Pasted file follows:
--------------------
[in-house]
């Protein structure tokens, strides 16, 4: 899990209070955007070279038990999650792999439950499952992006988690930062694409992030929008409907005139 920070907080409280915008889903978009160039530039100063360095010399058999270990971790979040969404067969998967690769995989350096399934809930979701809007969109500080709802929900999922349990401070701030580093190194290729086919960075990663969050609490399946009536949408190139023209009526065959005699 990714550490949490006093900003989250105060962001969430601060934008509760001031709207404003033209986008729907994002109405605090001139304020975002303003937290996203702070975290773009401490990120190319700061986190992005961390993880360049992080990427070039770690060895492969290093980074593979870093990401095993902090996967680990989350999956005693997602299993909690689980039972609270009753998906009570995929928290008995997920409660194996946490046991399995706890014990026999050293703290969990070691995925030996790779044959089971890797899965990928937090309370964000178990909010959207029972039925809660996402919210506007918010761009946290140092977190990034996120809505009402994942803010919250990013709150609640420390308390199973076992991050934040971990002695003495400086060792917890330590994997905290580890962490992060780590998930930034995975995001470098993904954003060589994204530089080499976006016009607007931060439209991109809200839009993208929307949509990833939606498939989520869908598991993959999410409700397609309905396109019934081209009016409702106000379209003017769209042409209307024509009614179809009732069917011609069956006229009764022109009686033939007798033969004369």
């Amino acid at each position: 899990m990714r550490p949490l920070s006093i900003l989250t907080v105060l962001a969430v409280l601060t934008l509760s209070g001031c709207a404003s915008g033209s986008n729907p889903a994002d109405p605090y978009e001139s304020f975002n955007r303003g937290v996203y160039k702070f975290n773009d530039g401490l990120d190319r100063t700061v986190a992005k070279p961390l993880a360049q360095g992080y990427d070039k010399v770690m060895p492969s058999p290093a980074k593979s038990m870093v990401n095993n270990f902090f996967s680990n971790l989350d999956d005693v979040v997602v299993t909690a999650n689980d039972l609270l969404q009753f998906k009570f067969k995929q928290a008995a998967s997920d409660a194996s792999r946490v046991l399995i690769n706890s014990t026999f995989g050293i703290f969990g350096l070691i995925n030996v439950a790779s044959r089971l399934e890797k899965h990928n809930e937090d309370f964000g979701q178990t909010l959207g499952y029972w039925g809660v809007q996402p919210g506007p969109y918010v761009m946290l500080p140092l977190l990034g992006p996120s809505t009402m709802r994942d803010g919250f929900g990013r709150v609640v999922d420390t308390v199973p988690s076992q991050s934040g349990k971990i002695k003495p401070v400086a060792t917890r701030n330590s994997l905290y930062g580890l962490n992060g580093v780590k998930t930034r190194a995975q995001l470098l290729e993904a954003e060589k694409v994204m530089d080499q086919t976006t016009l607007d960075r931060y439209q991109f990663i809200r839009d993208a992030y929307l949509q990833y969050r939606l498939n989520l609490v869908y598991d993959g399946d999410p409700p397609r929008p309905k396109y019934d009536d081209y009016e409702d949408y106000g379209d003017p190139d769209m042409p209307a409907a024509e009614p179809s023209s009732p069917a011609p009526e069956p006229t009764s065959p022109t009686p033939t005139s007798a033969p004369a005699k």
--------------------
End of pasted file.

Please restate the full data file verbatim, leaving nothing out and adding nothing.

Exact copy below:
[in-house]
């Protein structure tokens, strides 16, 4: 899990209070955007070279038990999650792999439950499952992006988690930062694409992030929008409907005139 920070907080409280915008889903978009160039530039100063360095010399058999270990971790979040969404067969998967690769995989350096399934809930979701809007969109500080709802929900999922349990401070701030580093190194290729086919960075990663969050609490399946009536949408190139023209009526065959005699 990714550490949490006093900003989250105060962001969430601060934008509760001031709207404003033209986008729907994002109405605090001139304020975002303003937290996203702070975290773009401490990120190319700061986190992005961390993880360049992080990427070039770690060895492969290093980074593979870093990401095993902090996967680990989350999956005693997602299993909690689980039972609270009753998906009570995929928290008995997920409660194996946490046991399995706890014990026999050293703290969990070691995925030996790779044959089971890797899965990928937090309370964000178990909010959207029972039925809660996402919210506007918010761009946290140092977190990034996120809505009402994942803010919250990013709150609640420390308390199973076992991050934040971990002695003495400086060792917890330590994997905290580890962490992060780590998930930034995975995001470098993904954003060589994204530089080499976006016009607007931060439209991109809200839009993208929307949509990833939606498939989520869908598991993959999410409700397609309905396109019934081209009016409702106000379209003017769209042409209307024509009614179809009732069917011609069956006229009764022109009686033939007798033969004369």
């Amino acid at each position: 899990m990714r550490p949490l920070s006093i900003l989250t907080v105060l962001a969430v409280l601060t934008l509760s209070g001031c709207a404003s915008g033209s986008n729907p889903a994002d109405p605090y978009e001139s304020f975002n955007r303003g937290v996203y160039k702070f975290n773009d530039g401490l990120d190319r100063t700061v986190a992005k070279p961390l993880a360049q360095g992080y990427d070039k010399v770690m060895p492969s058999p290093a980074k593979s038990m870093v990401n095993n270990f902090f996967s680990n971790l989350d999956d005693v979040v997602v299993t909690a999650n689980d039972l609270l969404q009753f998906k009570f067969k995929q928290a008995a998967s997920d409660a194996s792999r946490v046991l399995i690769n706890s014990t026999f995989g050293i703290f969990g350096l070691i995925n030996v439950a790779s044959r089971l399934e890797k899965h990928n809930e937090d309370f964000g979701q178990t909010l959207g499952y029972w039925g809660v809007q996402p919210g506007p969109y918010v761009m946290l500080p140092l977190l990034g992006p996120s809505t009402m709802r994942d803010g919250f929900g990013r709150v609640v999922d420390t308390v199973p988690s076992q991050s934040g349990k971990i002695k003495p401070v400086a060792t917890r701030n330590s994997l905290y930062g580890l962490n992060g580093v780590k998930t930034r190194a995975q995001l470098l290729e993904a954003e060589k694409v994204m530089d080499q086919t976006t016009l607007d960075r931060y439209q991109f990663i809200r839009d993208a992030y929307l949509q990833y969050r939606l498939n989520l609490v869908y598991d993959g399946d999410p409700p397609r929008p309905k396109y019934d009536d081209y009016e409702d949408y106000g379209d003017p190139d769209m042409p209307a409907a024509e009614p179809s023209s009732p069917a011609p009526e069956p006229t009764s065959p022109t009686p033939t005139s007798a033969p004369a005699k």